Veteran Quarterbacks Facing Crucial Self-Evaluation Time

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Saints Need To Get Brees Heir Successor In Place

By John Ventola

Father Time keeps ticking and the elite, veteran quarterbacks of the NFL find themselves in various stages of examining what age, on field contact, repetitive throws, and surgeries have had on their moneymaking arms. Peyton Manning, Super Bowl champion Tom Brady, and Drew Brees are each at, or nearing the end of their professional football careers, and their teams should be preparing a successor to play sooner than later.

Drew Brees Image

  •     Mr. Breezzzzzzz

Today’s athletes have the latest equipment and exercise/rehabilitation programs to ward off the aging process as long as humanly possible, but the telltale signs show up gradually. Passes start arriving a split second late, long passes tend to hang in the air longer, the spirals no longer have enough “juice” on them, or inaccuracy starts to occur more times than not. It happens to all quarterbacks, some can fight it off longer than others.

Manning, Brady, and Brees are each true competitors, with ten Super Bowl appearances and six world championships to their credit. Manning and Brees have overcome surgeries that should have ended, or shortened, their careers. Not one of the three will let their legacy be tarnished by becoming a hanger-on.

Brees, the youngest of the trio at 36, was drafted by San Diego with the first pick of the 2001 draft’s second round (No. 32 overall). He was the second quarterback taken in that draft (after Michael Vick), and led the Chargers to moderate success after replacing Doug Flutie and holding off newly drafted Phillip Rivers. He suffered a torn labrum in the last game of 2005, and after surgery and rehabilitation, was signed by the New Orleans Saints to join new coach Sean Payton in their return to the Superdome after Hurricane Katrina.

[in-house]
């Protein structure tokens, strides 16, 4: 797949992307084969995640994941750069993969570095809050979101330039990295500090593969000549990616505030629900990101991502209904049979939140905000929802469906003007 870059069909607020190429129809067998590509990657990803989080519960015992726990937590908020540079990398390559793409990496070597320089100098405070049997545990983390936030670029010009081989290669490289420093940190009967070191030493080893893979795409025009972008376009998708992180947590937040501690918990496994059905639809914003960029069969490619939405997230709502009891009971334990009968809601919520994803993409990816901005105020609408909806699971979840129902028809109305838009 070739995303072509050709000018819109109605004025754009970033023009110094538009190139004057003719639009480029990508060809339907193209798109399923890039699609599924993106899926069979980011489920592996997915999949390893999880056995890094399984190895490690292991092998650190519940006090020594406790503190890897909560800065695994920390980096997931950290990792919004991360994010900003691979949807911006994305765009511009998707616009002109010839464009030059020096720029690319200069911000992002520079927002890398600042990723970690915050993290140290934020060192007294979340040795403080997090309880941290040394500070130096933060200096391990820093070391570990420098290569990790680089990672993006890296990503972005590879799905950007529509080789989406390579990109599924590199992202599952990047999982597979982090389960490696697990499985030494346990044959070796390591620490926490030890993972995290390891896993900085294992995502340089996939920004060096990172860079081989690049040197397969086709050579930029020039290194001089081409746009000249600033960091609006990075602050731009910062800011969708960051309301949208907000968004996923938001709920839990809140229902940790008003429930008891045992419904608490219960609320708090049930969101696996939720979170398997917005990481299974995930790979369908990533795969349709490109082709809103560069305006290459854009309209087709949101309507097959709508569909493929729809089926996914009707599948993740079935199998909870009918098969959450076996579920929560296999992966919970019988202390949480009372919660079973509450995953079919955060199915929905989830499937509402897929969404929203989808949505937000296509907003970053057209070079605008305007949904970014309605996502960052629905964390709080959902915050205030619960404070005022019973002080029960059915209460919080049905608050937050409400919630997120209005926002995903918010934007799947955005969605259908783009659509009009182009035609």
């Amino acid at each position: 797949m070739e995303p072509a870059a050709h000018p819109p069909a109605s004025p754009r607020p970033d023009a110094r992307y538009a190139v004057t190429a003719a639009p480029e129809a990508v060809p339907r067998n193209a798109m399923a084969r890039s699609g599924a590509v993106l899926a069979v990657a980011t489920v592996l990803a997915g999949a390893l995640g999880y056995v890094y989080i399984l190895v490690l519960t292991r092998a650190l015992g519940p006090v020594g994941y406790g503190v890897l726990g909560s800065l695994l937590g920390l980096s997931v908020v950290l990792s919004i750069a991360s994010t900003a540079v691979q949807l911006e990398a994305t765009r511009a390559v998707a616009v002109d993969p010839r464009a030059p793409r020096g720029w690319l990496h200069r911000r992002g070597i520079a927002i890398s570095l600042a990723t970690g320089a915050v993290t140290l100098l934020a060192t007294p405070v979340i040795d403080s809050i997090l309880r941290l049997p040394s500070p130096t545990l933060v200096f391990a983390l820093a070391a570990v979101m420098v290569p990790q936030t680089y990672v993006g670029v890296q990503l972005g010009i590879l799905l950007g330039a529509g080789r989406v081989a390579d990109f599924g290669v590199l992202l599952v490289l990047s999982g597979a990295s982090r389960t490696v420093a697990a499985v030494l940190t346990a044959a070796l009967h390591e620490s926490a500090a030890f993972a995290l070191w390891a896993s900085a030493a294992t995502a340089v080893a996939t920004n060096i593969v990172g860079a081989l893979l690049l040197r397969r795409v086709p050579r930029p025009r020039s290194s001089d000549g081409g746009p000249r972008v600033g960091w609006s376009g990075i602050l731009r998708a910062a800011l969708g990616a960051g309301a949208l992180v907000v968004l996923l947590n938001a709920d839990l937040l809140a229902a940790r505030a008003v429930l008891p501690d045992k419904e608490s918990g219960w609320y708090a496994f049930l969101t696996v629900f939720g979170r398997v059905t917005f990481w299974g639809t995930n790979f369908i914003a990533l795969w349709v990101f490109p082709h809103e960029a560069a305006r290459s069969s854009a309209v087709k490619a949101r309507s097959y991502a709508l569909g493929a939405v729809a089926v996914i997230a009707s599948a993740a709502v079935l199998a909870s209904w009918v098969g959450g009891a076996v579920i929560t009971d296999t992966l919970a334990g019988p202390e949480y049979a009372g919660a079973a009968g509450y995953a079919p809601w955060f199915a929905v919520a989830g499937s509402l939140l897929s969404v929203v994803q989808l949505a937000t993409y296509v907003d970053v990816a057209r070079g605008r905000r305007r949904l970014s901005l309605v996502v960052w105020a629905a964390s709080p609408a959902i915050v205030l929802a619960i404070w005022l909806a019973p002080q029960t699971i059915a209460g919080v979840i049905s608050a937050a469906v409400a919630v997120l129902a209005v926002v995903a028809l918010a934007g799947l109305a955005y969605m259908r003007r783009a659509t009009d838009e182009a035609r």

In his fourth year in New Orleans, Brees and his offensive mates posted outstanding numbers as the Saints won their first Super Bowl over Manning and Indianapolis. Brees has gone on to pass for a touchdown in 54 consecutive games, breaking the record of 47 held by All-Time Great Johnny Unitas for fifty-two years. He has thrown for 5,000 yards in a record four seasons, and set a league record for completions with 468 in 2011.

Brees, who has been nicknamed “Breesus” by the Saints faithful, and “Cool Brees” by many for his composure under pressure, is, quite frankly, Mr. Brees!

Drew Brees Passing

In his nine years in New Orleans, he has shown uncanny consistency while using his accuracy to hit a bevy of receivers. When one looks at his seasonal statistics, few drop-offs can be spotted as far as completions and yardage. What does show, and it has been very evident for at least a couple of years, is that his long passes lack length and receivers have to slow up and adjust to the ball. This inability to lengthen the field for opposing defenses has led to more importance being placed on the short passing game. Brees is the master at overcoming his height disadvantage by using his own movement in the pocket to create passing lanes for his throws.

It may be considered blasphemous to even bring up the fact that the Saints need to get a successor in place, but the team needs to be ready. The franchise and Payton have a tendency to use backup quarterbacks (Chase Daniel, and then Luke McKown) only in pre-season games. Brees has thrown for over 4,000 yards in each of his seasons in New Orleans, and enjoyed seven straight seasons of throwing 30 or more touchdown passes.